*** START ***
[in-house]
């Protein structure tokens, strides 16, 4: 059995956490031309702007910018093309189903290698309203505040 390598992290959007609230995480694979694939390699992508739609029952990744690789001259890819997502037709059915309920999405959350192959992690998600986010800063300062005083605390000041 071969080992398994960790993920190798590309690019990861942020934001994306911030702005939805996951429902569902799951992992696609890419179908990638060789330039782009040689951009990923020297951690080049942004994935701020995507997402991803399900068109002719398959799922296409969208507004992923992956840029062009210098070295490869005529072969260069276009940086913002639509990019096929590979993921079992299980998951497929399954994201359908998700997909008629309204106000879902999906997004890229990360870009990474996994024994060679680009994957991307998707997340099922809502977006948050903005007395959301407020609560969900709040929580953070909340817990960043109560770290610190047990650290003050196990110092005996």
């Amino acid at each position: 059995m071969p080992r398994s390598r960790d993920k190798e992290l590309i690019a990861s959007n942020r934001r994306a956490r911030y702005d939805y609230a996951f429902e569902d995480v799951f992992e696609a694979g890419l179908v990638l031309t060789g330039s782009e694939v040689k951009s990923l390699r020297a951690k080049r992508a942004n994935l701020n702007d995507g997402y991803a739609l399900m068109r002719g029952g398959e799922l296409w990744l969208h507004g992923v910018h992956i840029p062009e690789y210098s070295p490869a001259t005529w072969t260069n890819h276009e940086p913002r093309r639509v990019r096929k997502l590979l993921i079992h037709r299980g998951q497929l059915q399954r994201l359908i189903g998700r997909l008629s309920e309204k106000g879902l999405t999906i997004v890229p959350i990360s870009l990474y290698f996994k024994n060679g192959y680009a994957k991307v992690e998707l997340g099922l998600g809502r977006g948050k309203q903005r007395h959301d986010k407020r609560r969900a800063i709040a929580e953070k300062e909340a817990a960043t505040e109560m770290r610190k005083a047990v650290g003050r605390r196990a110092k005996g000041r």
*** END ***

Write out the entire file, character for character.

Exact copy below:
[in-house]
């Protein structure tokens, strides 16, 4: 059995956490031309702007910018093309189903290698309203505040 390598992290959007609230995480694979694939390699992508739609029952990744690789001259890819997502037709059915309920999405959350192959992690998600986010800063300062005083605390000041 071969080992398994960790993920190798590309690019990861942020934001994306911030702005939805996951429902569902799951992992696609890419179908990638060789330039782009040689951009990923020297951690080049942004994935701020995507997402991803399900068109002719398959799922296409969208507004992923992956840029062009210098070295490869005529072969260069276009940086913002639509990019096929590979993921079992299980998951497929399954994201359908998700997909008629309204106000879902999906997004890229990360870009990474996994024994060679680009994957991307998707997340099922809502977006948050903005007395959301407020609560969900709040929580953070909340817990960043109560770290610190047990650290003050196990110092005996």
């Amino acid at each position: 059995m071969p080992r398994s390598r960790d993920k190798e992290l590309i690019a990861s959007n942020r934001r994306a956490r911030y702005d939805y609230a996951f429902e569902d995480v799951f992992e696609a694979g890419l179908v990638l031309t060789g330039s782009e694939v040689k951009s990923l390699r020297a951690k080049r992508a942004n994935l701020n702007d995507g997402y991803a739609l399900m068109r002719g029952g398959e799922l296409w990744l969208h507004g992923v910018h992956i840029p062009e690789y210098s070295p490869a001259t005529w072969t260069n890819h276009e940086p913002r093309r639509v990019r096929k997502l590979l993921i079992h037709r299980g998951q497929l059915q399954r994201l359908i189903g998700r997909l008629s309920e309204k106000g879902l999405t999906i997004v890229p959350i990360s870009l990474y290698f996994k024994n060679g192959y680009a994957k991307v992690e998707l997340g099922l998600g809502r977006g948050k309203q903005r007395h959301d986010k407020r609560r969900a800063i709040a929580e953070k300062e909340a817990a960043t505040e109560m770290r610190k005083a047990v650290g003050r605390r196990a110092k005996g000041r």